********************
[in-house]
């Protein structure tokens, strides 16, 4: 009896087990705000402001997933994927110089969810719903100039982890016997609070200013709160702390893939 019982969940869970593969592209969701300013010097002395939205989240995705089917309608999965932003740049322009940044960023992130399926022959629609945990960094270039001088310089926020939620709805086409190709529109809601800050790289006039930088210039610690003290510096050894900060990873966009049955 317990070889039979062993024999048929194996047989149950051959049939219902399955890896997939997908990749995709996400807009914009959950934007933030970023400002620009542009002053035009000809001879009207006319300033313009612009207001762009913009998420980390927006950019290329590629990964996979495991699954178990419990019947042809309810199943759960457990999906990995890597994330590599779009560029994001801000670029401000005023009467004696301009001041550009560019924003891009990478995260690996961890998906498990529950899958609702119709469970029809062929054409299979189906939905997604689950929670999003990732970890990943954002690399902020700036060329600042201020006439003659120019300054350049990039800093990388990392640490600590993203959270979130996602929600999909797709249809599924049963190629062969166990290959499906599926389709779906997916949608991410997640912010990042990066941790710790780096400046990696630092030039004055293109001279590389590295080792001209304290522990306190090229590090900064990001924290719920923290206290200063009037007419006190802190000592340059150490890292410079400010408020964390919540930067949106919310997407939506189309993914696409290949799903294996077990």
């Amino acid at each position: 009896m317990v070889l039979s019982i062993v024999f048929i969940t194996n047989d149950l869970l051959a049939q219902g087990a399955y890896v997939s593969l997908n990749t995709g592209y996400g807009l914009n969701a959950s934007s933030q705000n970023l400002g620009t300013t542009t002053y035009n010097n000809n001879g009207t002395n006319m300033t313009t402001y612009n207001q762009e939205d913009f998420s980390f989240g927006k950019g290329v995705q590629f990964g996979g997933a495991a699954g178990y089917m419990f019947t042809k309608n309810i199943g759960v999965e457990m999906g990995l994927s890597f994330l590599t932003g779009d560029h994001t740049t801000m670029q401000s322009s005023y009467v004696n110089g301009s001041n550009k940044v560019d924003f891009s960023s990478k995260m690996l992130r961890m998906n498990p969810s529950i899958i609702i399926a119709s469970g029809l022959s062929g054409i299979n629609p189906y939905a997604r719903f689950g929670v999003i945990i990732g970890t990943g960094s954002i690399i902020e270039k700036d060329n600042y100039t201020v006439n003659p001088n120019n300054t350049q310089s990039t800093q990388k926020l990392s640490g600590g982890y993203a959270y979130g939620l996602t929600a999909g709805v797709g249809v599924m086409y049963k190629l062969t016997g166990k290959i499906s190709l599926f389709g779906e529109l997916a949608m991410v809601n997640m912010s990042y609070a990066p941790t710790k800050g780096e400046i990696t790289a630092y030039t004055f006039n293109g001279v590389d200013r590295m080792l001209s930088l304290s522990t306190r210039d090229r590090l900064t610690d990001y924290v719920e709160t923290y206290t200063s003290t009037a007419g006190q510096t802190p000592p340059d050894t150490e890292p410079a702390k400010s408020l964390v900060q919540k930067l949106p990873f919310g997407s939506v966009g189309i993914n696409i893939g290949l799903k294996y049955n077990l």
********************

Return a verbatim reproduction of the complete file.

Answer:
[in-house]
């Protein structure tokens, strides 16, 4: 009896087990705000402001997933994927110089969810719903100039982890016997609070200013709160702390893939 019982969940869970593969592209969701300013010097002395939205989240995705089917309608999965932003740049322009940044960023992130399926022959629609945990960094270039001088310089926020939620709805086409190709529109809601800050790289006039930088210039610690003290510096050894900060990873966009049955 317990070889039979062993024999048929194996047989149950051959049939219902399955890896997939997908990749995709996400807009914009959950934007933030970023400002620009542009002053035009000809001879009207006319300033313009612009207001762009913009998420980390927006950019290329590629990964996979495991699954178990419990019947042809309810199943759960457990999906990995890597994330590599779009560029994001801000670029401000005023009467004696301009001041550009560019924003891009990478995260690996961890998906498990529950899958609702119709469970029809062929054409299979189906939905997604689950929670999003990732970890990943954002690399902020700036060329600042201020006439003659120019300054350049990039800093990388990392640490600590993203959270979130996602929600999909797709249809599924049963190629062969166990290959499906599926389709779906997916949608991410997640912010990042990066941790710790780096400046990696630092030039004055293109001279590389590295080792001209304290522990306190090229590090900064990001924290719920923290206290200063009037007419006190802190000592340059150490890292410079400010408020964390919540930067949106919310997407939506189309993914696409290949799903294996077990």
């Amino acid at each position: 009896m317990v070889l039979s019982i062993v024999f048929i969940t194996n047989d149950l869970l051959a049939q219902g087990a399955y890896v997939s593969l997908n990749t995709g592209y996400g807009l914009n969701a959950s934007s933030q705000n970023l400002g620009t300013t542009t002053y035009n010097n000809n001879g009207t002395n006319m300033t313009t402001y612009n207001q762009e939205d913009f998420s980390f989240g927006k950019g290329v995705q590629f990964g996979g997933a495991a699954g178990y089917m419990f019947t042809k309608n309810i199943g759960v999965e457990m999906g990995l994927s890597f994330l590599t932003g779009d560029h994001t740049t801000m670029q401000s322009s005023y009467v004696n110089g301009s001041n550009k940044v560019d924003f891009s960023s990478k995260m690996l992130r961890m998906n498990p969810s529950i899958i609702i399926a119709s469970g029809l022959s062929g054409i299979n629609p189906y939905a997604r719903f689950g929670v999003i945990i990732g970890t990943g960094s954002i690399i902020e270039k700036d060329n600042y100039t201020v006439n003659p001088n120019n300054t350049q310089s990039t800093q990388k926020l990392s640490g600590g982890y993203a959270y979130g939620l996602t929600a999909g709805v797709g249809v599924m086409y049963k190629l062969t016997g166990k290959i499906s190709l599926f389709g779906e529109l997916a949608m991410v809601n997640m912010s990042y609070a990066p941790t710790k800050g780096e400046i990696t790289a630092y030039t004055f006039n293109g001279v590389d200013r590295m080792l001209s930088l304290s522990t306190r210039d090229r590090l900064t610690d990001y924290v719920e709160t923290y206290t200063s003290t009037a007419g006190q510096t802190p000592p340059d050894t150490e890292p410079a702390k400010s408020l964390v900060q919540k930067l949106p990873f919310g997407s939506v966009g189309i993914n696409i893939g290949l799903k294996y049955n077990l």